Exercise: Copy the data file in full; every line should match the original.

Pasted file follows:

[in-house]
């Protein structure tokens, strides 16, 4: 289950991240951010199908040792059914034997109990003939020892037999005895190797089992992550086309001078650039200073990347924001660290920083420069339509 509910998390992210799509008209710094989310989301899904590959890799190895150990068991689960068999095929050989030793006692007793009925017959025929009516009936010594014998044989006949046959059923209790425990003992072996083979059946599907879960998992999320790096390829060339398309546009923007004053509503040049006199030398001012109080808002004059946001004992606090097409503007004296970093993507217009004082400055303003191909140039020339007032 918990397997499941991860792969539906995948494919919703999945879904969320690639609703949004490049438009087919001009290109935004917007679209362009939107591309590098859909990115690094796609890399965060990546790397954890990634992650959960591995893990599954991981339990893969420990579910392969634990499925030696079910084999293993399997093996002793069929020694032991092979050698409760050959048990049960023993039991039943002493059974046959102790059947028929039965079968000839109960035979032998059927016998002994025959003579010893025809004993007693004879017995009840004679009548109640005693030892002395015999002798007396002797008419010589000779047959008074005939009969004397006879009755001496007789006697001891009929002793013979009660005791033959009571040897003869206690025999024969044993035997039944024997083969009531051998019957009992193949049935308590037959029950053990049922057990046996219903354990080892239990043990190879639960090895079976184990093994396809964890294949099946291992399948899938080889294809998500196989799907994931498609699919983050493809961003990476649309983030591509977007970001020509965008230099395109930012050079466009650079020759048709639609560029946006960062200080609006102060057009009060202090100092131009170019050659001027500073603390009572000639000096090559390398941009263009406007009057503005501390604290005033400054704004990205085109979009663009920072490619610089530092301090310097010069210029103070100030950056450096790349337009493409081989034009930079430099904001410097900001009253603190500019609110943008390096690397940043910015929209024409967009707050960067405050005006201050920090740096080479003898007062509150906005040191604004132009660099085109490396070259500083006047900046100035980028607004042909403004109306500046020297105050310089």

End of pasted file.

[in-house]
């Protein structure tokens, strides 16, 4: 289950991240951010199908040792059914034997109990003939020892037999005895190797089992992550086309001078650039200073990347924001660290920083420069339509 509910998390992210799509008209710094989310989301899904590959890799190895150990068991689960068999095929050989030793006692007793009925017959025929009516009936010594014998044989006949046959059923209790425990003992072996083979059946599907879960998992999320790096390829060339398309546009923007004053509503040049006199030398001012109080808002004059946001004992606090097409503007004296970093993507217009004082400055303003191909140039020339007032 918990397997499941991860792969539906995948494919919703999945879904969320690639609703949004490049438009087919001009290109935004917007679209362009939107591309590098859909990115690094796609890399965060990546790397954890990634992650959960591995893990599954991981339990893969420990579910392969634990499925030696079910084999293993399997093996002793069929020694032991092979050698409760050959048990049960023993039991039943002493059974046959102790059947028929039965079968000839109960035979032998059927016998002994025959003579010893025809004993007693004879017995009840004679009548109640005693030892002395015999002798007396002797008419010589000779047959008074005939009969004397006879009755001496007789006697001891009929002793013979009660005791033959009571040897003869206690025999024969044993035997039944024997083969009531051998019957009992193949049935308590037959029950053990049922057990046996219903354990080892239990043990190879639960090895079976184990093994396809964890294949099946291992399948899938080889294809998500196989799907994931498609699919983050493809961003990476649309983030591509977007970001020509965008230099395109930012050079466009650079020759048709639609560029946006960062200080609006102060057009009060202090100092131009170019050659001027500073603390009572000639000096090559390398941009263009406007009057503005501390604290005033400054704004990205085109979009663009920072490619610089530092301090310097010069210029103070100030950056450096790349337009493409081989034009930079430099904001410097900001009253603190500019609110943008390096690397940043910015929209024409967009707050960067405050005006201050920090740096080479003898007062509150906005040191604004132009660099085109490396070259500083006047900046100035980028607004042909403004109306500046020297105050310089």